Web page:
Mekong river

During my last 48 hours in Laos, 20 of them were spent on a boat. 

As I’m sure you can imagine, time passed rather slowly on it, and at least on the first day, this was an absolute dream. It was the kind of time which ambles along and you revel in its pace, rather than getting impatient and urging it to hurry up and get out of your way.

I clambered on to the boat, giving a quick appraisal of what would be my surroundings for 20 hours. The grey chairs looked as if they had been taken from a minibus but more importantly they looked comfy.

We were told to have a balance of people on either side of the boat so we didn’t capsize, which is always a reassuring start to a morning.

The engine whirred and we were away.

Listening to: Neutral Milk Hotel

Airplanes Over the Sea

The boat rocked gently in the flowing river, the water was always nearer than I expected it to be. What a beautiful part of the world to drift through.

Fleets of trees lined the hills and the green slopes of mountains were never too far away- majestic sprung to mind often.

I was happy to sit back and take all this scenery in.

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Ten slow and steady hours later, we arrived at the village which hosted us for the night.

304 people lived there. They would get up at 4am alongside the crow of the roster to farm and the electricity would go off at 9pm.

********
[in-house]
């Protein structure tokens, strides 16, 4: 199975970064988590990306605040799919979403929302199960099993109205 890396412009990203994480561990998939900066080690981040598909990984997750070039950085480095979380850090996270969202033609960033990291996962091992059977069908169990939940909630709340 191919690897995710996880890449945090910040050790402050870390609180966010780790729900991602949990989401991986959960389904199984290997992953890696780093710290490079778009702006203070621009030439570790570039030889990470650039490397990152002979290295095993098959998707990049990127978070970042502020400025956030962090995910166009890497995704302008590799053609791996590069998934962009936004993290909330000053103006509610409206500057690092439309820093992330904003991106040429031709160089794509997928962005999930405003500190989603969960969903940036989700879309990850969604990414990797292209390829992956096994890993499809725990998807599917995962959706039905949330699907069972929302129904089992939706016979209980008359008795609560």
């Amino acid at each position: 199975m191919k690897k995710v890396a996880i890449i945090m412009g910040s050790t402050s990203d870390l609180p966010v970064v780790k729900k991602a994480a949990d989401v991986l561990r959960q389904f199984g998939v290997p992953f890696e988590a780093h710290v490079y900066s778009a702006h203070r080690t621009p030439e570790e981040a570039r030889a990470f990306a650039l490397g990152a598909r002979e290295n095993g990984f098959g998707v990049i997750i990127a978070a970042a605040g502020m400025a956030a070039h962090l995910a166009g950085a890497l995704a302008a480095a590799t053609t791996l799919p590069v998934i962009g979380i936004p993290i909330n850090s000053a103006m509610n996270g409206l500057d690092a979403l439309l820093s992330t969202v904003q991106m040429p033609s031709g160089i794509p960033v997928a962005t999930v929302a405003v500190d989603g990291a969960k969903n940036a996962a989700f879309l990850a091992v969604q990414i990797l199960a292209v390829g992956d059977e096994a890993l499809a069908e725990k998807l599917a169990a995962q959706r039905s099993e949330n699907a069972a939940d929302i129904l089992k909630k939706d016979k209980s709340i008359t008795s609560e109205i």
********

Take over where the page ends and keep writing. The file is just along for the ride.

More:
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 We were shown some of their houses, the school. Animals were everywhere: goats, pigs and dogs.

 

Some of the locals came out to meet us. A little girl took my hand and soon lots of children were around me, pointing at the red in my hair and poking my skin, giggling as it got whiter where they prodded it.

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I wrote this in my diary:

I felt a strange mix of curious, grateful and far, far too privileged. I didn’t do anything to deserve the life I have, it’s a pure fluke I was born in the country I’m in. I felt bad for the gratitude for my privilege. There are elements of my life that make it more convenient, but I shouldn’t assume my life is better than theirs. 

To get to the toilet, I had to walk through their bedroom. It struck me that I was staying in their home and I felt a different kind of gratitude.

* * *

We set off at 5am and the less said about that, the better.

The sun rose and the scenery was still just as majestic as the day before, but after ten of seeing it yesterday – I couldn’t help it – I got bored. I was eager for the time to pass, and feeling ridiculous for wanting it to because how often in life do you cruise along the Mekong river?

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Of course, the journey did eventually come to an end. I prepared myself for the Laos/ Thai border crossing, perhaps not quite ready for the last couple of days in Thailand, but more than ready to get off the boat.

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